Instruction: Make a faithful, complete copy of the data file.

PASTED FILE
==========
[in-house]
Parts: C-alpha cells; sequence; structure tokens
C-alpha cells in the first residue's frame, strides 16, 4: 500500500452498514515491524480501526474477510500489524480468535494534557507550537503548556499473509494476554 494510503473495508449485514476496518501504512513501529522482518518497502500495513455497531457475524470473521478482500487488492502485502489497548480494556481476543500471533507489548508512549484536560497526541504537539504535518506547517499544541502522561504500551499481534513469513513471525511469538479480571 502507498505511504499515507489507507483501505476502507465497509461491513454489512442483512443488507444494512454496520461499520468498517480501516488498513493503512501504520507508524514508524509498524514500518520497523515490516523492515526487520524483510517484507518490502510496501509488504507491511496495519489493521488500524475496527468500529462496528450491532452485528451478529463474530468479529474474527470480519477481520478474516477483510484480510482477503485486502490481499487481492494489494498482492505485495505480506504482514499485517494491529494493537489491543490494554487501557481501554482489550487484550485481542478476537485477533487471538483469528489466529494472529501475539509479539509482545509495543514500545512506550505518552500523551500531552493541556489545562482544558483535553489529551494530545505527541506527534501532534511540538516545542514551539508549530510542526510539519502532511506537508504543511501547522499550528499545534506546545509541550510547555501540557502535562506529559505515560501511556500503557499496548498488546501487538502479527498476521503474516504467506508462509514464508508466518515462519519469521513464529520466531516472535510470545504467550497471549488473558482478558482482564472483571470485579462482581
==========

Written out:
[in-house]
Parts: C-alpha cells; sequence; structure tokens
C-alpha cells in the first residue's frame, strides 16, 4: 500500500452498514515491524480501526474477510500489524480468535494534557507550537503548556499473509494476554 494510503473495508449485514476496518501504512513501529522482518518497502500495513455497531457475524470473521478482500487488492502485502489497548480494556481476543500471533507489548508512549484536560497526541504537539504535518506547517499544541502522561504500551499481534513469513513471525511469538479480571 502507498505511504499515507489507507483501505476502507465497509461491513454489512442483512443488507444494512454496520461499520468498517480501516488498513493503512501504520507508524514508524509498524514500518520497523515490516523492515526487520524483510517484507518490502510496501509488504507491511496495519489493521488500524475496527468500529462496528450491532452485528451478529463474530468479529474474527470480519477481520478474516477483510484480510482477503485486502490481499487481492494489494498482492505485495505480506504482514499485517494491529494493537489491543490494554487501557481501554482489550487484550485481542478476537485477533487471538483469528489466529494472529501475539509479539509482545509495543514500545512506550505518552500523551500531552493541556489545562482544558483535553489529551494530545505527541506527534501532534511540538516545542514551539508549530510542526510539519502532511506537508504543511501547522499550528499545534506546545509541550510547555501540557502535562506529559505515560501511556500503557499496548498488546501487538502479527498476521503474516504467506508462509514464508508466518515462519519469521513464529520466531516472535510470545504467550497471549488473558482478558482482564472483571470485579462482581